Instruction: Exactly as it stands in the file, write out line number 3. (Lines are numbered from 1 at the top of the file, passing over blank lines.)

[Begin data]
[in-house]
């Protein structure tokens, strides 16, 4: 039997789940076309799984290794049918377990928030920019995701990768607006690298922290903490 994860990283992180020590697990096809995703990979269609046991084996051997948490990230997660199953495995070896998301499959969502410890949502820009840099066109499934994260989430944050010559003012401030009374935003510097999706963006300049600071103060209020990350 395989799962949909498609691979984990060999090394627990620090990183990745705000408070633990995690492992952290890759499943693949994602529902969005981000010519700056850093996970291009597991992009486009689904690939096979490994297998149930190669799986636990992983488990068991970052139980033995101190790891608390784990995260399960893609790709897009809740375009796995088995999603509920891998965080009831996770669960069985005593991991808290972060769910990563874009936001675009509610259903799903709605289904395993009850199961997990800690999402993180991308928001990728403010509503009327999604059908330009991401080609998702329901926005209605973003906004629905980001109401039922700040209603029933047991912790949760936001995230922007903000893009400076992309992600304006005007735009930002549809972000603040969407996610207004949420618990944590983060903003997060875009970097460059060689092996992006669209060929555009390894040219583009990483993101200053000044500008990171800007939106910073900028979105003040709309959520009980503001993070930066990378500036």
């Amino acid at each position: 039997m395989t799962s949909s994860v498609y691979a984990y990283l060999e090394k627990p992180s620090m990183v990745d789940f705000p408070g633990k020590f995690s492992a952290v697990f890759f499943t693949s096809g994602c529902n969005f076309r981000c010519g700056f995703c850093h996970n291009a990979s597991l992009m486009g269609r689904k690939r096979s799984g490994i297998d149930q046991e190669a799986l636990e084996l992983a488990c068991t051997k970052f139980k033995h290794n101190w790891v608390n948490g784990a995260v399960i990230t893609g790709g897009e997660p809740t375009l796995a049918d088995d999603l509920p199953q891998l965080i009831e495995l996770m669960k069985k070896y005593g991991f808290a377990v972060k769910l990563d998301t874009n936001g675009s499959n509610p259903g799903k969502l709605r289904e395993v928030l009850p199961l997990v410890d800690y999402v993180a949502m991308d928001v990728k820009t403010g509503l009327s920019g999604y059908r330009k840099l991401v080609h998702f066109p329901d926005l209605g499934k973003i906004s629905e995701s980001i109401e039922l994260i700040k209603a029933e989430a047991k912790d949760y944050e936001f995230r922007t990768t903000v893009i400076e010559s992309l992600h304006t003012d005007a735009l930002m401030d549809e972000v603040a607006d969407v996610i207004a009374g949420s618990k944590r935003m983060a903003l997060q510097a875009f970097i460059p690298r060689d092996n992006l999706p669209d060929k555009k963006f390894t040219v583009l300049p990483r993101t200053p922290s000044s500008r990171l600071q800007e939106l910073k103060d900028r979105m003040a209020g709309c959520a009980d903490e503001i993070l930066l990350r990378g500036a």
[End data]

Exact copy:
């Amino acid at each position: 039997m395989t799962s949909s994860v498609y691979a984990y990283l060999e090394k627990p992180s620090m990183v990745d789940f705000p408070g633990k020590f995690s492992a952290v697990f890759f499943t693949s096809g994602c529902n969005f076309r981000c010519g700056f995703c850093h996970n291009a990979s597991l992009m486009g269609r689904k690939r096979s799984g490994i297998d149930q046991e190669a799986l636990e084996l992983a488990c068991t051997k970052f139980k033995h290794n101190w790891v608390n948490g784990a995260v399960i990230t893609g790709g897009e997660p809740t375009l796995a049918d088995d999603l509920p199953q891998l965080i009831e495995l996770m669960k069985k070896y005593g991991f808290a377990v972060k769910l990563d998301t874009n936001g675009s499959n509610p259903g799903k969502l709605r289904e395993v928030l009850p199961l997990v410890d800690y999402v993180a949502m991308d928001v990728k820009t403010g509503l009327s920019g999604y059908r330009k840099l991401v080609h998702f066109p329901d926005l209605g499934k973003i906004s629905e995701s980001i109401e039922l994260i700040k209603a029933e989430a047991k912790d949760y944050e936001f995230r922007t990768t903000v893009i400076e010559s992309l992600h304006t003012d005007a735009l930002m401030d549809e972000v603040a607006d969407v996610i207004a009374g949420s618990k944590r935003m983060a903003l997060q510097a875009f970097i460059p690298r060689d092996n992006l999706p669209d060929k555009k963006f390894t040219v583009l300049p990483r993101t200053p922290s000044s500008r990171l600071q800007e939106l910073k103060d900028r979105m003040a209020g709309c959520a009980d903490e503001i993070l930066l990350r990378g500036a």